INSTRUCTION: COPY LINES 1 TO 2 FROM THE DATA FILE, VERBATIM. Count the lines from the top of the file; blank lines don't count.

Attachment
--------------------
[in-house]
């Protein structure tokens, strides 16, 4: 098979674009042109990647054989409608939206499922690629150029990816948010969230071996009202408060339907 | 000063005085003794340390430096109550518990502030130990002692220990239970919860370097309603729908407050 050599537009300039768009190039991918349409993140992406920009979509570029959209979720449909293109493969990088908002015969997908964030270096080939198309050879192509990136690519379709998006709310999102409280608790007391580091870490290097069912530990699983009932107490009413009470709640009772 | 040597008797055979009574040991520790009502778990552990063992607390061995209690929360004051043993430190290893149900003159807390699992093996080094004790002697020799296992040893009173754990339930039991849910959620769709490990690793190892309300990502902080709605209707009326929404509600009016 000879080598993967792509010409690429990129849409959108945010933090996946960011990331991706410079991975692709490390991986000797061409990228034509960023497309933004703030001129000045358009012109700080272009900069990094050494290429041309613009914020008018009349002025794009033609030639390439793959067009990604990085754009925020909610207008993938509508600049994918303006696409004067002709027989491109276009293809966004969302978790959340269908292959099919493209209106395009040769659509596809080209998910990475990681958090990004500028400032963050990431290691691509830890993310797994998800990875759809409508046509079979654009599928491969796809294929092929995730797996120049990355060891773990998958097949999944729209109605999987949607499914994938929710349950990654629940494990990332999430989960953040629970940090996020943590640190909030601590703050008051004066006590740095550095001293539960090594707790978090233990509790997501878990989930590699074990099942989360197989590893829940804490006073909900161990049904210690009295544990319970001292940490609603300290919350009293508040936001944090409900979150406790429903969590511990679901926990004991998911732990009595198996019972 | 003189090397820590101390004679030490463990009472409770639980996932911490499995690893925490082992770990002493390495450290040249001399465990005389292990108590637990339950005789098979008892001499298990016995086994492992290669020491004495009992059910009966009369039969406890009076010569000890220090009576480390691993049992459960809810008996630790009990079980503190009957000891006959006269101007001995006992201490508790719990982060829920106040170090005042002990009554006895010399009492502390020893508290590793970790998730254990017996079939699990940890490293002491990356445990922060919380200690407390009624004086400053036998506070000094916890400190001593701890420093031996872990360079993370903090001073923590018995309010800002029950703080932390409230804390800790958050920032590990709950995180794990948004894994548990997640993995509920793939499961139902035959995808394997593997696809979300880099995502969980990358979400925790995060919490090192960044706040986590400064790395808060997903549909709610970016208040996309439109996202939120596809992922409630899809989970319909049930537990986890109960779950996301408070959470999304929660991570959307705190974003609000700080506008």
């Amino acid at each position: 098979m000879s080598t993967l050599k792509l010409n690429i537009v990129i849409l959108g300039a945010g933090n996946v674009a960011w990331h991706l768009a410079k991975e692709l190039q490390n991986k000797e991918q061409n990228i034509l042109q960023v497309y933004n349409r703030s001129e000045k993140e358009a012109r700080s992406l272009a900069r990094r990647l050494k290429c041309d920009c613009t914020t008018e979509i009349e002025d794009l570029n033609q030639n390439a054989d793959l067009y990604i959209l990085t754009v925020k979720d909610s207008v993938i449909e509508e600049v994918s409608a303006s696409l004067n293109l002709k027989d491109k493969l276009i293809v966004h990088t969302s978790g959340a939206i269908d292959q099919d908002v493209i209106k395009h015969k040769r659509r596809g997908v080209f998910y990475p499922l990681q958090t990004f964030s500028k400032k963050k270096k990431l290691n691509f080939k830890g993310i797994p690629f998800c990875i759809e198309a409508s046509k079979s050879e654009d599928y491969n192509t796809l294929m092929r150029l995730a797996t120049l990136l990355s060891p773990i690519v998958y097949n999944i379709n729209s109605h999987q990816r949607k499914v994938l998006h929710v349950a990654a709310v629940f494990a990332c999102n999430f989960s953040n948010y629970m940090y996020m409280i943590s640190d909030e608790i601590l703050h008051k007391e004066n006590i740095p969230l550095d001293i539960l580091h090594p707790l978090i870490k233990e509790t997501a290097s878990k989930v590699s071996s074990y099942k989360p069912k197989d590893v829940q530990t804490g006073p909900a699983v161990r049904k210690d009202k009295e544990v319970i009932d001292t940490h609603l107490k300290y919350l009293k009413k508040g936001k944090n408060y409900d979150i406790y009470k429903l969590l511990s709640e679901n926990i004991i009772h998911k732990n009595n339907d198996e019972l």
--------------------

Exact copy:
[in-house]
């Protein structure tokens, strides 16, 4: 098979674009042109990647054989409608939206499922690629150029990816948010969230071996009202408060339907 | 000063005085003794340390430096109550518990502030130990002692220990239970919860370097309603729908407050 050599537009300039768009190039991918349409993140992406920009979509570029959209979720449909293109493969990088908002015969997908964030270096080939198309050879192509990136690519379709998006709310999102409280608790007391580091870490290097069912530990699983009932107490009413009470709640009772 | 040597008797055979009574040991520790009502778990552990063992607390061995209690929360004051043993430190290893149900003159807390699992093996080094004790002697020799296992040893009173754990339930039991849910959620769709490990690793190892309300990502902080709605209707009326929404509600009016 000879080598993967792509010409690429990129849409959108945010933090996946960011990331991706410079991975692709490390991986000797061409990228034509960023497309933004703030001129000045358009012109700080272009900069990094050494290429041309613009914020008018009349002025794009033609030639390439793959067009990604990085754009925020909610207008993938509508600049994918303006696409004067002709027989491109276009293809966004969302978790959340269908292959099919493209209106395009040769659509596809080209998910990475990681958090990004500028400032963050990431290691691509830890993310797994998800990875759809409508046509079979654009599928491969796809294929092929995730797996120049990355060891773990998958097949999944729209109605999987949607499914994938929710349950990654629940494990990332999430989960953040629970940090996020943590640190909030601590703050008051004066006590740095550095001293539960090594707790978090233990509790997501878990989930590699074990099942989360197989590893829940804490006073909900161990049904210690009295544990319970001292940490609603300290919350009293508040936001944090409900979150406790429903969590511990679901926990004991998911732990009595198996019972 | 003189090397820590101390004679030490463990009472409770639980996932911490499995690893925490082992770990002493390495450290040249001399465990005389292990108590637990339950005789098979008892001499298990016995086994492992290669020491004495009992059910009966009369039969406890009076010569000890220090009576480390691993049992459960809810008996630790009990079980503190009957000891006959006269101007001995006992201490508790719990982060829920106040170090005042002990009554006895010399009492502390020893508290590793970790998730254990017996079939699990940890490293002491990356445990922060919380200690407390009624004086400053036998506070000094916890400190001593701890420093031996872990360079993370903090001073923590018995309010800002029950703080932390409230804390800790958050920032590990709950995180794990948004894994548990997640993995509920793939499961139902035959995808394997593997696809979300880099995502969980990358979400925790995060919490090192960044706040986590400064790395808060997903549909709610970016208040996309439109996202939120596809992922409630899809989970319909049930537990986890109960779950996301408070959470999304929660991570959307705190974003609000700080506008």